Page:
The Tide welcome only five starters back from what was an immensely talented group in 2011. But, just as instability at wideout is a recurring them in Tuscaloosa, so, too, is defensive dominance. The coming autumn campaign is no exception.

Senior Jesse Williams (6-4, 320) figures to anchor the the front at nose tackle. After two seasons at Western Arizona Community College, the Australia-native recorded 24 tackles, four tackles for a loss, and three quarterback hurries last season. Williams will be flanked by senior Damion Square and junior Ed Stinson.

The linebackers, as per usual, are the strength of the unit. Junior C.J. Mosley effectively ended the BCS National Championship with a third quarter interception of LSU quarterback Jordan Jefferson. His retribution, of course, was a dislocated hip suffered as Jefferson brought him down awkwardly to end the play, but Mosley is healthy and poised for a break out season in 2012. Senior Nico Johnson figures to assume the leadership role at middle linebacker. With 15 career starts, he is the most experienced backer in the bunch. Sophomores Trey DePriest, Xzavier Dickson and Adrian Hubbard should all have an impact, as well.

Life after Mark Barron begins with senior Robert Lester expected to assume responsibility in the secondary. Lester disrupted seven passes in a win over Arkansas last season. Cornerback Dee Milliner was lost in the shuffle last year, as Dre Kirkpatrick and DeQuan Menzie each enjoyed excellent seasons. Without Kirkpatrick and Menzie, the onus falls on Milliner as Alabama’s top cover corner. Highly-touted junior college standout Deion Belue joins Milliner on the boundary.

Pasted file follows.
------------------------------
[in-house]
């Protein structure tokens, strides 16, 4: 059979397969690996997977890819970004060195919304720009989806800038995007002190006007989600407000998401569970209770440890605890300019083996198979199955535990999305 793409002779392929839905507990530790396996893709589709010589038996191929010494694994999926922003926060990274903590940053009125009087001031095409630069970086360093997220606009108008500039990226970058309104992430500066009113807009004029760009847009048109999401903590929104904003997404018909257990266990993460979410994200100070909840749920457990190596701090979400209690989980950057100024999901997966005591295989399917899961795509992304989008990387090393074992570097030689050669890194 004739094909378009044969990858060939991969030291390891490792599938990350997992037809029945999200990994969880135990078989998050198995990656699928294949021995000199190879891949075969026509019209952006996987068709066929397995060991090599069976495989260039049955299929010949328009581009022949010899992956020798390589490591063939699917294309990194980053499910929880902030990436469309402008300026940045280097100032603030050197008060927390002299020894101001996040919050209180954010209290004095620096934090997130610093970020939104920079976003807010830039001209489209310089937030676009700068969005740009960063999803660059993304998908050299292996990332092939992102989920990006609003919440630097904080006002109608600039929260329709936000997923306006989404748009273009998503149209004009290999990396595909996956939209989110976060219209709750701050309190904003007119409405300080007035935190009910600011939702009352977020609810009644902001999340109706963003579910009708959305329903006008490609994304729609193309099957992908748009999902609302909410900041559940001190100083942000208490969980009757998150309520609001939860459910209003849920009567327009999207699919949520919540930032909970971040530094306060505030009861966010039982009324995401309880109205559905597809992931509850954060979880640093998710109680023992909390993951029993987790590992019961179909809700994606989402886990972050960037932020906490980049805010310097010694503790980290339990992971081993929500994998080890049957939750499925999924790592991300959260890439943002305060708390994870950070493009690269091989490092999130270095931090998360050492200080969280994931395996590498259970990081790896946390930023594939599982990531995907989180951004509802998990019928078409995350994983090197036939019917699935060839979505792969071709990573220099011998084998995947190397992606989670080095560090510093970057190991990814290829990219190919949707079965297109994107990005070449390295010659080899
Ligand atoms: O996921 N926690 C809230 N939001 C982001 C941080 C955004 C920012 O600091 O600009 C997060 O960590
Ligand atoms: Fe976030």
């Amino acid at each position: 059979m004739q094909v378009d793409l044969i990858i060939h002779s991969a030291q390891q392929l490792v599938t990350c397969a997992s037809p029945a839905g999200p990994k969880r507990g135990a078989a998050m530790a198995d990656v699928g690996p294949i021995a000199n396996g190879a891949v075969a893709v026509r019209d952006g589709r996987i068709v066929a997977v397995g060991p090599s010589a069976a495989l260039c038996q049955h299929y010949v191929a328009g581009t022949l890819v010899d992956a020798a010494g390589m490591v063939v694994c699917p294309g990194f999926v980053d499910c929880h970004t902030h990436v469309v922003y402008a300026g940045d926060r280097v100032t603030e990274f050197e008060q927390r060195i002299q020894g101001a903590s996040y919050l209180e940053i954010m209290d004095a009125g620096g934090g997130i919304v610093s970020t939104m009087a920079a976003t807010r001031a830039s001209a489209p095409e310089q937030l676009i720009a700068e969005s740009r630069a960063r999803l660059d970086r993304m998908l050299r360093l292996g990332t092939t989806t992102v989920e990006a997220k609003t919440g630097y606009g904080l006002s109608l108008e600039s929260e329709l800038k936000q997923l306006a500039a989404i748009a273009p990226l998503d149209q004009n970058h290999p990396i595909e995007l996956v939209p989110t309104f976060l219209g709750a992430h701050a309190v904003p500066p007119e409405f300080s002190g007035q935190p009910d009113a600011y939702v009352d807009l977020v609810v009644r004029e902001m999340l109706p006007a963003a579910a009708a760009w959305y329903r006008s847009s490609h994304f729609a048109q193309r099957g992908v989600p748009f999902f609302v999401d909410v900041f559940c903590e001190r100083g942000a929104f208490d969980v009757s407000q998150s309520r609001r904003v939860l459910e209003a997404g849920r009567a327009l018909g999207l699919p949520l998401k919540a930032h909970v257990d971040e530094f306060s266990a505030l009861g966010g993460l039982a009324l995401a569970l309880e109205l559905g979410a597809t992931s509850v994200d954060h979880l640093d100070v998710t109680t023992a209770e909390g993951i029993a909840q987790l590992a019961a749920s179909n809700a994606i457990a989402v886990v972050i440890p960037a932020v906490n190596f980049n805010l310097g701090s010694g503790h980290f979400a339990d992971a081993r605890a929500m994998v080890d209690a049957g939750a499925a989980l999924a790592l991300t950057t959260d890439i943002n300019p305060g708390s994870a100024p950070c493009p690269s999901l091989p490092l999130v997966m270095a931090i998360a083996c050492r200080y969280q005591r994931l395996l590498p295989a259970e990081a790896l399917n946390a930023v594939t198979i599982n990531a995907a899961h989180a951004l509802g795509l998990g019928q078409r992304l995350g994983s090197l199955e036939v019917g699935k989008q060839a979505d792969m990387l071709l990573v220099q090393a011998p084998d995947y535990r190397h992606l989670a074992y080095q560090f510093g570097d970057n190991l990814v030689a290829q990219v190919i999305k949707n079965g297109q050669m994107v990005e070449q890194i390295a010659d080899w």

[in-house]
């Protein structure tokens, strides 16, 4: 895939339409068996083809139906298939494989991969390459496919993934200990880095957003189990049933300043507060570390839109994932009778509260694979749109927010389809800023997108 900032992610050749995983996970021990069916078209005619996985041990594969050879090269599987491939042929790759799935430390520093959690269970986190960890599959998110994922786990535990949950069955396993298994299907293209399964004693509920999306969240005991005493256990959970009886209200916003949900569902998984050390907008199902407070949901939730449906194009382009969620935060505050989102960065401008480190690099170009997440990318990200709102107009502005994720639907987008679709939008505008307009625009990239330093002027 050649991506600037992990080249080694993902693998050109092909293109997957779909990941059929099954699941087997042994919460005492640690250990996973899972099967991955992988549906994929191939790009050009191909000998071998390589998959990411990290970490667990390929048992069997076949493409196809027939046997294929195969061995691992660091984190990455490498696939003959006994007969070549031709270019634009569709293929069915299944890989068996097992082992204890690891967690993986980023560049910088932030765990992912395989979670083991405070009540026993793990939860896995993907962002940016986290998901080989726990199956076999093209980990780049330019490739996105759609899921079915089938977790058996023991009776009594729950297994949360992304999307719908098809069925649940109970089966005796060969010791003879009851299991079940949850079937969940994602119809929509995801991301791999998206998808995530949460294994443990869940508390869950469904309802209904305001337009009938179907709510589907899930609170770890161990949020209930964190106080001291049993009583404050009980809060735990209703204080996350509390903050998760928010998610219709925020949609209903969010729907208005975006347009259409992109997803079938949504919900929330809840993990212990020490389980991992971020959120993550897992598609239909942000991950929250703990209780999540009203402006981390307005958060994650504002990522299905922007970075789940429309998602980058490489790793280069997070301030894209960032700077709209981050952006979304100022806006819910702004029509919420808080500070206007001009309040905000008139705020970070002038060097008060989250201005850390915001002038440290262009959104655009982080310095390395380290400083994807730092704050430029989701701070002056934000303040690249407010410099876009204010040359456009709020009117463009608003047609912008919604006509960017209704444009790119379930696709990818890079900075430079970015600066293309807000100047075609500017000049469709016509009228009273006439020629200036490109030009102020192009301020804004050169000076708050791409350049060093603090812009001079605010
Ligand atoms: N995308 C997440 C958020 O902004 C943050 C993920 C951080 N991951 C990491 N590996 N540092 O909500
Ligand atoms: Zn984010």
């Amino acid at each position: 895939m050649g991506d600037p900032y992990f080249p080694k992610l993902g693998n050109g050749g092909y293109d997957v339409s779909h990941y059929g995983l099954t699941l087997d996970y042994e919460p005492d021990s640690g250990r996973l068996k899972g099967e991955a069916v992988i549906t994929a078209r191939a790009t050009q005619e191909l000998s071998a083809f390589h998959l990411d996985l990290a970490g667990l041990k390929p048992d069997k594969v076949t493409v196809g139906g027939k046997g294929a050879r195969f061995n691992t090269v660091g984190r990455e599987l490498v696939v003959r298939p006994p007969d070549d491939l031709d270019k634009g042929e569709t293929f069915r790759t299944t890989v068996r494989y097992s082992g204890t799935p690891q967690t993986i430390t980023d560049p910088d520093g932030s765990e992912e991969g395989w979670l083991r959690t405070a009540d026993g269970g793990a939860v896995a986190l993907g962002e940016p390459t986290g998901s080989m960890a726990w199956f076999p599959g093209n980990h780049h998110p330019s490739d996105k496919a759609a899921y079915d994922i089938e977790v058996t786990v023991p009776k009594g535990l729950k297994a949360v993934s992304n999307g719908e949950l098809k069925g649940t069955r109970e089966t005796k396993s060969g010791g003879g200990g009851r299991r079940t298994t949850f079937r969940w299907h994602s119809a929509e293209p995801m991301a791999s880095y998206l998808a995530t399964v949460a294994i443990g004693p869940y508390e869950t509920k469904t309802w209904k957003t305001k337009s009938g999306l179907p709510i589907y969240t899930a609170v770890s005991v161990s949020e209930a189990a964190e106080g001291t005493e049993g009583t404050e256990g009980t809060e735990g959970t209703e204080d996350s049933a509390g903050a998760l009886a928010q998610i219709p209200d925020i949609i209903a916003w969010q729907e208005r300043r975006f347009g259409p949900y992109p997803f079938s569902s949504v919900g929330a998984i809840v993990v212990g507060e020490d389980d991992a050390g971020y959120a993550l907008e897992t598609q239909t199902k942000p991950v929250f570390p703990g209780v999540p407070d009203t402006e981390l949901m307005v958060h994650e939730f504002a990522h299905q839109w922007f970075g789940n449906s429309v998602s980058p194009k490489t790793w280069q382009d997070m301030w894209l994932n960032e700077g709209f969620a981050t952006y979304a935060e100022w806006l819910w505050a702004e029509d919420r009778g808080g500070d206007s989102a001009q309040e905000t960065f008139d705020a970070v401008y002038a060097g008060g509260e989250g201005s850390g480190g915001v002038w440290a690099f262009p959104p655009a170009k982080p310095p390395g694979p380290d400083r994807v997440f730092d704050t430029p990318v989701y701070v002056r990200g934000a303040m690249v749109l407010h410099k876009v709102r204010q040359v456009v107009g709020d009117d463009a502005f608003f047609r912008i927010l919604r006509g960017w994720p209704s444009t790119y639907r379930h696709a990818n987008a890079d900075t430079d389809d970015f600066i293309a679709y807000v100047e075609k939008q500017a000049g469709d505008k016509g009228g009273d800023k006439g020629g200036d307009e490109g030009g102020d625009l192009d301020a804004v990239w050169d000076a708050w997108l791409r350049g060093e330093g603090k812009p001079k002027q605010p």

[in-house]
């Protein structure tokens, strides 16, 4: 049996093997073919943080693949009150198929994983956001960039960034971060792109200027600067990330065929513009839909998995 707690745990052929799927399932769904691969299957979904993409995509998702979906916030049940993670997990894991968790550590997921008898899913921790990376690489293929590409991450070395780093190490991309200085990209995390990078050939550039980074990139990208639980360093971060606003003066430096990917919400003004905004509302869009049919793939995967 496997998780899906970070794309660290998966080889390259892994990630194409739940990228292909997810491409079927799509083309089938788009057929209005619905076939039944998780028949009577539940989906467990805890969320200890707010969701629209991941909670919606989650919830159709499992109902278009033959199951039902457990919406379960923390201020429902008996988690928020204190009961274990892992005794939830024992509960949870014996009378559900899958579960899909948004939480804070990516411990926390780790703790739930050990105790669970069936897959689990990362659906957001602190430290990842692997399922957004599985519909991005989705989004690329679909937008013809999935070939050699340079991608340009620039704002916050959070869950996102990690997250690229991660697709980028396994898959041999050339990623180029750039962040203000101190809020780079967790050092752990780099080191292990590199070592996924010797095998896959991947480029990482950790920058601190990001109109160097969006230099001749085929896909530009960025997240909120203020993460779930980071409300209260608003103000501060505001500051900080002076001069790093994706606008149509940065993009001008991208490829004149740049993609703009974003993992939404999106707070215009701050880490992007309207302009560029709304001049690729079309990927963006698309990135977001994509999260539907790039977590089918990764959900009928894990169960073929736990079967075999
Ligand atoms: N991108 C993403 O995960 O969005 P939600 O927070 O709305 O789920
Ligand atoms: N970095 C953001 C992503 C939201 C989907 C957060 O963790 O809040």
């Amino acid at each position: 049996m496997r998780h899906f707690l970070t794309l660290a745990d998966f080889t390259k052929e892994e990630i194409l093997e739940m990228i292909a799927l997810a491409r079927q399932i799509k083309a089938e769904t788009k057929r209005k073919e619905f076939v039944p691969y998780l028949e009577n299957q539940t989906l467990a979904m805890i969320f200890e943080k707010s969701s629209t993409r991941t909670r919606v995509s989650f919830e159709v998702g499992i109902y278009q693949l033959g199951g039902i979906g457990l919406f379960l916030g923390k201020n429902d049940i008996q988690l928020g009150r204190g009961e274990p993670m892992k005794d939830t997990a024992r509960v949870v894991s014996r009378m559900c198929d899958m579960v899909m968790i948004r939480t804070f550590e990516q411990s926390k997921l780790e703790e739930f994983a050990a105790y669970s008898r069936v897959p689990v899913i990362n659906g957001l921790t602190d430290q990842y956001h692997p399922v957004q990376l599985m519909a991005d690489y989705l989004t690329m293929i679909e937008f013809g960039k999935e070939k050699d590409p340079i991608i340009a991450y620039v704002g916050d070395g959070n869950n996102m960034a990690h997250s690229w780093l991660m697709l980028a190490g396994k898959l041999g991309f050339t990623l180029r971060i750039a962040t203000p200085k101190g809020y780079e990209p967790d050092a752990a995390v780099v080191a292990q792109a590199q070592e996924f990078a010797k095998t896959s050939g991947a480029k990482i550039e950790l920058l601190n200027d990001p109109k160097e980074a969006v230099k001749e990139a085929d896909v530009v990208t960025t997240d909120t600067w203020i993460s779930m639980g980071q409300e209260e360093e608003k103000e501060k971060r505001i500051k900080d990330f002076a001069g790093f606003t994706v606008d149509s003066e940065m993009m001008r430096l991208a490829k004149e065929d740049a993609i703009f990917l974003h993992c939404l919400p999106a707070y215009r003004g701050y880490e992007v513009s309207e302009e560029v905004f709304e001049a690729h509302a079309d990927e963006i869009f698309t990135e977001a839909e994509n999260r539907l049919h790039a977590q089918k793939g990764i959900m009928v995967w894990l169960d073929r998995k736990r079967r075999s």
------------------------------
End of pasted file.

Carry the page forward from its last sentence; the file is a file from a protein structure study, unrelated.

Prediction: 10-2 (6-2)

Perhaps no team in college football has a more challenging slate than the Crimson Tide in 2012. The season opener versus Michigan will push Alabama’s new-look defense immediately. Road trips to Fayetteville, Ark., and Columbia, Mo., could each prove perilous, and a night game in Death Valley is the ultimate test. With an inexperienced group, the Tide could conceivably drop three contests by the first week in November. That said, Saban doesn’t rebuild, he reloads. If any team can overcome heavy turnover and a heavyweight schedule, it’s these guys.

Roll Tide, Mama Grey.

Top 12 in ’12 – No. 4 Oklahoma Sooners

By Kolby Paxton

Landry Jones apologists beware. You might want to skip down a few paragraphs.

The senior signal-caller is Oklahoma’s all-time passing leader with 12,379 career yards, and the proud owner of 13 school passing records. In 2011, Jones tossed for 4,463 yards; down from a 4,718-yard sophomore campaign, when he fell two merciful yards shy of breaking Sam Bradford’s mark. If healthy, the Artesia, N.M.-native will double Bradford’s career passing yards (8,403) by season’s end.

He will also quadruple his predecessor’s interception total in what feels like the longest. four. years. ever.